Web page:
It's no secret that Texas voter turnout is rather dismal, but a resolution that aims to boost those numbers has raised the eyebrows of one state lawmaker.
More than 100 school districts across the state (including Lake Dallas, Lewisville and Ponder ISDs) have adopted a "Culture of Voting" resolution from Texas Educators Vote, a civic engagement organization. The resolution encourages districts to put out information about voting locations, allow time for employees to cast a ballot during early voting and offer no-cost incentives for voting, like letting employees wear jeans when they display an "I Voted" sticker.
Texas Educators Vote also encourages school employees to take a voting pledge, promising to vote in the March and November elections "in support of the more than 5.4 million Texas schoolchildren." The group recommends that superintendents reward those employees who sign the pledge.
State Sen. Paul Bettencourt, R-Houston, took issue with the oath and resolution, specifically an item calling for districts to provide transportation to and from polling places when feasible.
He requested a legal opinion from the Texas attorney general on whether or not the busing recommendation violated the Texas Constitution, which prohibits the use of public funds for a particular candidate or political issue.
"Such transportation does not benefit the taxpayers," Bettencourt wrote in his request that was sent to the state attorney general's office Dec. 12. "Rather, it benefits the political agenda of one or more private organizations, especially since the transportation is only provided to those likely to support and vote in favor of those organizations' political agenda."
Laura Yeager, the director of Texas Educators Vote, denied any partisanship in the oath or resolution, saying the goal was to get more people voting in general. She also pointed out the fine print next to the resolution's transportation recommendation: Check with your school's legal department to make sure such use is permitted by district policy.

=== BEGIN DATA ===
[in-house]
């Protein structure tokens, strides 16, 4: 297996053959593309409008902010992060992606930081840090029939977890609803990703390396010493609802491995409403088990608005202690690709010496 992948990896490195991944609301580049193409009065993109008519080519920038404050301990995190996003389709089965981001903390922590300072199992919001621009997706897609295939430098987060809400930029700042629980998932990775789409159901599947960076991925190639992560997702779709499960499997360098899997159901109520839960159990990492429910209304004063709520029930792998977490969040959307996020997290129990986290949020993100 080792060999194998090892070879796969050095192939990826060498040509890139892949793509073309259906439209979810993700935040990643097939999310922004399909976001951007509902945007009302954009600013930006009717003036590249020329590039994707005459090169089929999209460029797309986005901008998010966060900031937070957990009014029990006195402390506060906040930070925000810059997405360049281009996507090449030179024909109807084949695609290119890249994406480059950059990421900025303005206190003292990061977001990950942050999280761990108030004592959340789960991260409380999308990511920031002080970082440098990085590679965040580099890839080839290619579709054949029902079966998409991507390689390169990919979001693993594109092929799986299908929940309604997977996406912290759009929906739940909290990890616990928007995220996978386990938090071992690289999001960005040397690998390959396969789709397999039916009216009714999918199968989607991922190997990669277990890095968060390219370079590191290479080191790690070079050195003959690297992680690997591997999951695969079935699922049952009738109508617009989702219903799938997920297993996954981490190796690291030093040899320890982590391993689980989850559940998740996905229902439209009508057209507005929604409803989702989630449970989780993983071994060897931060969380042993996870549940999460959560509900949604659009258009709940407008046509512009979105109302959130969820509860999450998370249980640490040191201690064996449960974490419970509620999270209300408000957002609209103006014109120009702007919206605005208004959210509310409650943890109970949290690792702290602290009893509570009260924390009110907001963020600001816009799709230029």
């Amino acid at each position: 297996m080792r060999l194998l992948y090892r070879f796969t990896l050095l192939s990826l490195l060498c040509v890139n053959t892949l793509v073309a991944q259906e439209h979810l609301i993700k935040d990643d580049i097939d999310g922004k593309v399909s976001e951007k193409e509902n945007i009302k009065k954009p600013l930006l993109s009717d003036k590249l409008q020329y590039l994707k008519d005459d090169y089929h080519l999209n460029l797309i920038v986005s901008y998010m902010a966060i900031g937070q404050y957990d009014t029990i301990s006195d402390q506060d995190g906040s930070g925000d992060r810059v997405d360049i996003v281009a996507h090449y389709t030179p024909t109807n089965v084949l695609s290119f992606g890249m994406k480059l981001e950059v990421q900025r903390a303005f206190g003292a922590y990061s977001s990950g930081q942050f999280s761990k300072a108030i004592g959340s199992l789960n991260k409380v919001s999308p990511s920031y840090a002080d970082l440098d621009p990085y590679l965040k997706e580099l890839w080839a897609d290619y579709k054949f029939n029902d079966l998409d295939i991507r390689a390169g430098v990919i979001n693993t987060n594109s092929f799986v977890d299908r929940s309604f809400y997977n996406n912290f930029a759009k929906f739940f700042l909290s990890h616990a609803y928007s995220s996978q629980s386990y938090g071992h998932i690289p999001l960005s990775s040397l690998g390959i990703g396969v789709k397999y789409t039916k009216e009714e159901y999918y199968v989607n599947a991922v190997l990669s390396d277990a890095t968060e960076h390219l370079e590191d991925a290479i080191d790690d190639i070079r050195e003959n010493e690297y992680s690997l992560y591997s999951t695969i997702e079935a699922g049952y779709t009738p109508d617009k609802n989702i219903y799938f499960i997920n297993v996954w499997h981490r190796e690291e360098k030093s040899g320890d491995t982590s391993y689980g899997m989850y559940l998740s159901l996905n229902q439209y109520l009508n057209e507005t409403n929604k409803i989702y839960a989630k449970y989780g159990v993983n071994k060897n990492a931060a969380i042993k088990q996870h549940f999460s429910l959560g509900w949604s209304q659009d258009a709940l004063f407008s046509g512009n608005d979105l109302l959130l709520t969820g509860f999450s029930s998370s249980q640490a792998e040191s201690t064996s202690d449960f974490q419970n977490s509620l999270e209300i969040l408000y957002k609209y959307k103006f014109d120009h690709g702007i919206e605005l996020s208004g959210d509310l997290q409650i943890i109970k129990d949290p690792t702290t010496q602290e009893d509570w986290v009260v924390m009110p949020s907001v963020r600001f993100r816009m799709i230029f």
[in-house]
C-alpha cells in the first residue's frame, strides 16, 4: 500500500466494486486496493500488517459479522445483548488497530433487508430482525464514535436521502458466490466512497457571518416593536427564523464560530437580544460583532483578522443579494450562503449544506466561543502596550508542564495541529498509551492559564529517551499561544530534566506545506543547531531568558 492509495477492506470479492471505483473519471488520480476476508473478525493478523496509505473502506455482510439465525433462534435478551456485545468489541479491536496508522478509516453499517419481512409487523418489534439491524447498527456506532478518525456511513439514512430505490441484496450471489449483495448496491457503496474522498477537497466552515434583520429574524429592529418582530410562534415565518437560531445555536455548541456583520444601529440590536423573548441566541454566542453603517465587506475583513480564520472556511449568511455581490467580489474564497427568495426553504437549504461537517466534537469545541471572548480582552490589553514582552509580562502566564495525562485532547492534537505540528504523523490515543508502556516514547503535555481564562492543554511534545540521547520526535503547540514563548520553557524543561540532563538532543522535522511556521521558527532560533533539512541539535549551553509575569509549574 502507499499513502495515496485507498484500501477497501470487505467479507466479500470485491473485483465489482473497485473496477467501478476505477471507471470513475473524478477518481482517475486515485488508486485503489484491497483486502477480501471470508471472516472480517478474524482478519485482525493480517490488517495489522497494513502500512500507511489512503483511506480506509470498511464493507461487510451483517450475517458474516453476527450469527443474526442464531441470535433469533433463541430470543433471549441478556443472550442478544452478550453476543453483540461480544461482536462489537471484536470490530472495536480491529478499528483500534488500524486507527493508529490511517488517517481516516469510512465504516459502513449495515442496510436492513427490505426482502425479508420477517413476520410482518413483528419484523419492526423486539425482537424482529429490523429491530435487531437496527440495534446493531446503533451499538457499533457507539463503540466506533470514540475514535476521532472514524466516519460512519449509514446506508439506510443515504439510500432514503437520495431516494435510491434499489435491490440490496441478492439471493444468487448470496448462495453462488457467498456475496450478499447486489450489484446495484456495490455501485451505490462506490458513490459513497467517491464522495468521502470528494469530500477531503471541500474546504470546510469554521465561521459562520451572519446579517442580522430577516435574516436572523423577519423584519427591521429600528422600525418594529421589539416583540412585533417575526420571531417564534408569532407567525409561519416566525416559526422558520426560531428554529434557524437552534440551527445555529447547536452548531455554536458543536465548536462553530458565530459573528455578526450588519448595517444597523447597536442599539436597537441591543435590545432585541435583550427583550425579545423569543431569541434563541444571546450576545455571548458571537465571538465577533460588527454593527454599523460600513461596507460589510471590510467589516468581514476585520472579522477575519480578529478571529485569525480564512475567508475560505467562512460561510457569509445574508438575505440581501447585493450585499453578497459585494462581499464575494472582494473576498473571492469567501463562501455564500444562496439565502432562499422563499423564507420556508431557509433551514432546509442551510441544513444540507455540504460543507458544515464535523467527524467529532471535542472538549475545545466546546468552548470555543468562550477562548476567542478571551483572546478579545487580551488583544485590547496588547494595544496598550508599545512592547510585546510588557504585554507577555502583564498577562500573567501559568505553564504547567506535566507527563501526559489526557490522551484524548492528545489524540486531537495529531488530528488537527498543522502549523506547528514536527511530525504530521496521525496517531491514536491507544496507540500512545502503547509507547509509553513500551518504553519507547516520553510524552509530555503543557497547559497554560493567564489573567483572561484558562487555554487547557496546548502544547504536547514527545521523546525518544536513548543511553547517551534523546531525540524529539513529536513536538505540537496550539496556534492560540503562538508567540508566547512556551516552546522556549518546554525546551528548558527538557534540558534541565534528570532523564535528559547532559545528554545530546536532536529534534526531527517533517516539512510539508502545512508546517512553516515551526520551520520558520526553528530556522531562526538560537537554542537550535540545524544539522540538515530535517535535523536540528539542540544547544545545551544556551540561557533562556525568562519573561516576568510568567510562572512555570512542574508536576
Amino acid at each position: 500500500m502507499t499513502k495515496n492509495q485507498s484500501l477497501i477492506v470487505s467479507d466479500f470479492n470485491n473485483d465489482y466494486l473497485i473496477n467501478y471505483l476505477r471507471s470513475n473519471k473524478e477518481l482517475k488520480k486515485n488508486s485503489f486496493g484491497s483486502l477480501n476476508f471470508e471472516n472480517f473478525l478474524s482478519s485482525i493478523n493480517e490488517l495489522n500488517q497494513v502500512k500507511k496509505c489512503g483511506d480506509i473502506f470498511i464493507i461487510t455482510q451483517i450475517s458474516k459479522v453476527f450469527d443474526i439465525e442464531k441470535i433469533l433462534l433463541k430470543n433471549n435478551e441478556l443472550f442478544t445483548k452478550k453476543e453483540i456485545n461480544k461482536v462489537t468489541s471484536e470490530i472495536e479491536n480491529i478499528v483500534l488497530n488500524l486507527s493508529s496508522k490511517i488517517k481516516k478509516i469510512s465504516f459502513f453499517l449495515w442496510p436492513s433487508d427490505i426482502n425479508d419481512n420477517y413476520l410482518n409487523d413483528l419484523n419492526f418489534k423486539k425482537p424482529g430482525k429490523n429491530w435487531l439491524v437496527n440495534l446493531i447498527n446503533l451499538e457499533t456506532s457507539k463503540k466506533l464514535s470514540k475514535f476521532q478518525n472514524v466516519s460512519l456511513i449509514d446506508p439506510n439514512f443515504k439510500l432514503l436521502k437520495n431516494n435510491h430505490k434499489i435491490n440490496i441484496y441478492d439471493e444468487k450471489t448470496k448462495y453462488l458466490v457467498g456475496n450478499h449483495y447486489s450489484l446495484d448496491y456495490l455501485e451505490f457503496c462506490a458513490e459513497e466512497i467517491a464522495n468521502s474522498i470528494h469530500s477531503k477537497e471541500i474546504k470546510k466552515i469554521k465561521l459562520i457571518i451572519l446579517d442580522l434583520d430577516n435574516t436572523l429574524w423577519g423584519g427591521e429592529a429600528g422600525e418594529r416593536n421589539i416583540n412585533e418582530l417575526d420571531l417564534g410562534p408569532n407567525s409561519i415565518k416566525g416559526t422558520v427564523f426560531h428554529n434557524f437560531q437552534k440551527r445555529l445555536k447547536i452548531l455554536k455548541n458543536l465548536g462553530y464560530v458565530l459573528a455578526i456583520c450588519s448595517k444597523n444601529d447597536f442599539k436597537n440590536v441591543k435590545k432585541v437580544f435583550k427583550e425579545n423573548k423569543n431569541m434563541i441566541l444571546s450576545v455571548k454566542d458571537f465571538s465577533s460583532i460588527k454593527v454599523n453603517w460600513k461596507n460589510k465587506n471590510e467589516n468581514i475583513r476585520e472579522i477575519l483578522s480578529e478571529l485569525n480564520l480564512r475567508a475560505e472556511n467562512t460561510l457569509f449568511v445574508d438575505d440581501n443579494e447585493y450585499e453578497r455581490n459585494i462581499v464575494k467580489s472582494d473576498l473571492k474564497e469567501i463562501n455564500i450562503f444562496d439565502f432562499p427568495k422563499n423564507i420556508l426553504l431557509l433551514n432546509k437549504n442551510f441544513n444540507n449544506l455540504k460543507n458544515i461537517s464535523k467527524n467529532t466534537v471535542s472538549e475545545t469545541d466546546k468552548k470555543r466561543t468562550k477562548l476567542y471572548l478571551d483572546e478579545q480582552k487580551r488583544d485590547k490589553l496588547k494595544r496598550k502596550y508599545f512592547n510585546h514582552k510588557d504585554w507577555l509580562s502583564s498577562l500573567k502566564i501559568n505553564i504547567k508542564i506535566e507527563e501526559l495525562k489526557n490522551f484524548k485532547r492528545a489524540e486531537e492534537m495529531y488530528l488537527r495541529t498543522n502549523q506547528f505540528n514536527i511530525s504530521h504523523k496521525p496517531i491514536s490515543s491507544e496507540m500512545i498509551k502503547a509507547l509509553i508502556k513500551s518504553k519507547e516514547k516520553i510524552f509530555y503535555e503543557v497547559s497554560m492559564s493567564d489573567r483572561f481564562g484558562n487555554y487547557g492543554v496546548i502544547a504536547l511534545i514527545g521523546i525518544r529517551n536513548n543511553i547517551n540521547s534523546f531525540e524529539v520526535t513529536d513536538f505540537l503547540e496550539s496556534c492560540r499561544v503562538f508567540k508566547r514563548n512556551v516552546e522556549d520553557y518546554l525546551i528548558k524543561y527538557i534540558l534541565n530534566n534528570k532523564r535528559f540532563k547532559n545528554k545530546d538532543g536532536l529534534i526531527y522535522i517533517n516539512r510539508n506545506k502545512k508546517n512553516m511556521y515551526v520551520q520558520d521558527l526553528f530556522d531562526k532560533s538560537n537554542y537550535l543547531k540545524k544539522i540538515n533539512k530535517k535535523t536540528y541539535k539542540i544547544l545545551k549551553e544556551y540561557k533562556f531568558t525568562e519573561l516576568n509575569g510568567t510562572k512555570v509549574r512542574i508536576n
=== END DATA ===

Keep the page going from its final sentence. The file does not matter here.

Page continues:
"This is popping up because the Legislature has not been friendly to public education, and educators are aware," Yeager told The Texas Tribune. "I don't think everyone wants educators to go out and vote, which I find disappointing."
Not every school district that adopted the resolution included the transportation item. Denton ISD discussed the resolution at its last board meeting, but wanted to modify the document before taking a vote.
Denton ISD board member Doug Chadwick also voiced concern over the transportation item.
"I think it raises a lot of questions in the mind of the public about whether or not we're using school buses to take people to vote," Chadwick said. "It's using staff and vehicles and time. Since it seems like we're not in the situation like West Texas, where you have to drive 100 miles to go vote, I think we should just leave that out to avoid controversy."
Under Texas law, high school principals are required to provide voter registration forms to eligible students. High school seniors are required to take a semester-long government class where they learn about the voting process, but that doesn't always translate to a higher turnout in elections.
Texas is consistently near the bottom of the list when it comes to voter turnout. Nearly 47 percent of eligible Texans cast a ballot in the 2016 November election, but that number continues to fall when there's not a presidency up for grabs.
In the recent November constitutional election, only 4.5 percent of eligible Texans voted. Locally, that number dwindled to 4.4 percent of voters registered in Denton County. In the last Denton ISD tax election in September, less than 2 percent of registered voters went to the polls.
Even though the Denton ISD board wanted to tweak the "Culture of Voting" resolution, board members lauded the efforts of Texas Educators Vote to get more young people to the ballot box.
"I think, to some extent, we as educational institutions have failed to emphasize the importance of developing a civic culture," board member Jim Alexander said. "I'm really enthusiastic about the momentum behind this idea and I think we ought to take it and run with it."
CAITLYN JONES can be reached at 940-566-6862.